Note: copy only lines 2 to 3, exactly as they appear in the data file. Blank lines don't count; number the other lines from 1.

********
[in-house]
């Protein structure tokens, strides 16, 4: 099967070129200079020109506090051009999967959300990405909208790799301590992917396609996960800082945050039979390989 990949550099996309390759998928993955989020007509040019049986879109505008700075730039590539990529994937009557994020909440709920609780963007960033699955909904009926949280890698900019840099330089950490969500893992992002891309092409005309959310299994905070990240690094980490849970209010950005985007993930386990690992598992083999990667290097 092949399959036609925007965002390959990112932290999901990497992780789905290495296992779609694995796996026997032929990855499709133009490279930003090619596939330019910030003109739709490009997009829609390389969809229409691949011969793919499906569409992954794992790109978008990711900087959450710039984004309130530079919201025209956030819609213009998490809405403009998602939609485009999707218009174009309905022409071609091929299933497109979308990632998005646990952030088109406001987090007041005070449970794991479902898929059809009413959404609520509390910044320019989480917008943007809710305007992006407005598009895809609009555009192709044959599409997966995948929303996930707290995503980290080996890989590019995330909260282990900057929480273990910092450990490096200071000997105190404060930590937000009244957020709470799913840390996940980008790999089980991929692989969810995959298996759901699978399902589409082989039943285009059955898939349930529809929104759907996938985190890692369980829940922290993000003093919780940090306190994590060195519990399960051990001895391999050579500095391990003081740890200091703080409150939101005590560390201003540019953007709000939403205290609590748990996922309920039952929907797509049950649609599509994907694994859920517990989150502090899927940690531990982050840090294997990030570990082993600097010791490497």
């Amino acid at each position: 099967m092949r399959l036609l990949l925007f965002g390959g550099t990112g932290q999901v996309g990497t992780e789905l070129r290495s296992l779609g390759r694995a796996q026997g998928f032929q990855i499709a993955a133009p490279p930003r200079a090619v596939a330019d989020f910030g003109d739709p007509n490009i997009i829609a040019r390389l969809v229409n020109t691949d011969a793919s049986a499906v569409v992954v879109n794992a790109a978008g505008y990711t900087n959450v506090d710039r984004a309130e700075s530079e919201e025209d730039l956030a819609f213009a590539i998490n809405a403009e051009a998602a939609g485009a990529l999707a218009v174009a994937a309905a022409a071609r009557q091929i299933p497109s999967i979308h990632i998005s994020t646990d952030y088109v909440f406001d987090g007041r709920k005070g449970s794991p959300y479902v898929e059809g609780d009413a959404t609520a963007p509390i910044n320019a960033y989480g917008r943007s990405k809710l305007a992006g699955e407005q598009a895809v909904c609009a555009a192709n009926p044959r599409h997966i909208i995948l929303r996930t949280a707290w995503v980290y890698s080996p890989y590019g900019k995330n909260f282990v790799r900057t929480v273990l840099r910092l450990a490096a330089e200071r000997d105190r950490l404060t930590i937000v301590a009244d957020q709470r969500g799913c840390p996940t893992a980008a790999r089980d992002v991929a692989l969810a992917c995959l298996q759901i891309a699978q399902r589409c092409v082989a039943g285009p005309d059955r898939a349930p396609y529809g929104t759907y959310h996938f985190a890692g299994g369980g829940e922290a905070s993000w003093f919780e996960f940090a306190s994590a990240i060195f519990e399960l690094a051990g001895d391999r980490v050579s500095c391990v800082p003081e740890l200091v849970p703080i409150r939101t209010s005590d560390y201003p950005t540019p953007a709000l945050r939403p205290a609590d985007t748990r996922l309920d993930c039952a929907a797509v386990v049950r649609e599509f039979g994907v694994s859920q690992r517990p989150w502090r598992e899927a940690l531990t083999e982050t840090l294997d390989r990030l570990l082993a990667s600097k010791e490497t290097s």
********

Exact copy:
């Protein structure tokens, strides 16, 4: 099967070129200079020109506090051009999967959300990405909208790799301590992917396609996960800082945050039979390989 990949550099996309390759998928993955989020007509040019049986879109505008700075730039590539990529994937009557994020909440709920609780963007960033699955909904009926949280890698900019840099330089950490969500893992992002891309092409005309959310299994905070990240690094980490849970209010950005985007993930386990690992598992083999990667290097 092949399959036609925007965002390959990112932290999901990497992780789905290495296992779609694995796996026997032929990855499709133009490279930003090619596939330019910030003109739709490009997009829609390389969809229409691949011969793919499906569409992954794992790109978008990711900087959450710039984004309130530079919201025209956030819609213009998490809405403009998602939609485009999707218009174009309905022409071609091929299933497109979308990632998005646990952030088109406001987090007041005070449970794991479902898929059809009413959404609520509390910044320019989480917008943007809710305007992006407005598009895809609009555009192709044959599409997966995948929303996930707290995503980290080996890989590019995330909260282990900057929480273990910092450990490096200071000997105190404060930590937000009244957020709470799913840390996940980008790999089980991929692989969810995959298996759901699978399902589409082989039943285009059955898939349930529809929104759907996938985190890692369980829940922290993000003093919780940090306190994590060195519990399960051990001895391999050579500095391990003081740890200091703080409150939101005590560390201003540019953007709000939403205290609590748990996922309920039952929907797509049950649609599509994907694994859920517990989150502090899927940690531990982050840090294997990030570990082993600097010791490497």
């Amino acid at each position: 099967m092949r399959l036609l990949l925007f965002g390959g550099t990112g932290q999901v996309g990497t992780e789905l070129r290495s296992l779609g390759r694995a796996q026997g998928f032929q990855i499709a993955a133009p490279p930003r200079a090619v596939a330019d989020f910030g003109d739709p007509n490009i997009i829609a040019r390389l969809v229409n020109t691949d011969a793919s049986a499906v569409v992954v879109n794992a790109a978008g505008y990711t900087n959450v506090d710039r984004a309130e700075s530079e919201e025209d730039l956030a819609f213009a590539i998490n809405a403009e051009a998602a939609g485009a990529l999707a218009v174009a994937a309905a022409a071609r009557q091929i299933p497109s999967i979308h990632i998005s994020t646990d952030y088109v909440f406001d987090g007041r709920k005070g449970s794991p959300y479902v898929e059809g609780d009413a959404t609520a963007p509390i910044n320019a960033y989480g917008r943007s990405k809710l305007a992006g699955e407005q598009a895809v909904c609009a555009a192709n009926p044959r599409h997966i909208i995948l929303r996930t949280a707290w995503v980290y890698s080996p890989y590019g900019k995330n909260f282990v790799r900057t929480v273990l840099r910092l450990a490096a330089e200071r000997d105190r950490l404060t930590i937000v301590a009244d957020q709470r969500g799913c840390p996940t893992a980008a790999r089980d992002v991929a692989l969810a992917c995959l298996q759901i891309a699978q399902r589409c092409v082989a039943g285009p005309d059955r898939a349930p396609y529809g929104t759907y959310h996938f985190a890692g299994g369980g829940e922290a905070s993000w003093f919780e996960f940090a306190s994590a990240i060195f519990e399960l690094a051990g001895d391999r980490v050579s500095c391990v800082p003081e740890l200091v849970p703080i409150r939101t209010s005590d560390y201003p950005t540019p953007a709000l945050r939403p205290a609590d985007t748990r996922l309920d993930c039952a929907a797509v386990v049950r649609e599509f039979g994907v694994s859920q690992r517990p989150w502090r598992e899927a940690l531990t083999e982050t840090l294997d390989r990030l570990l082993a990667s600097k010791e490497t290097s």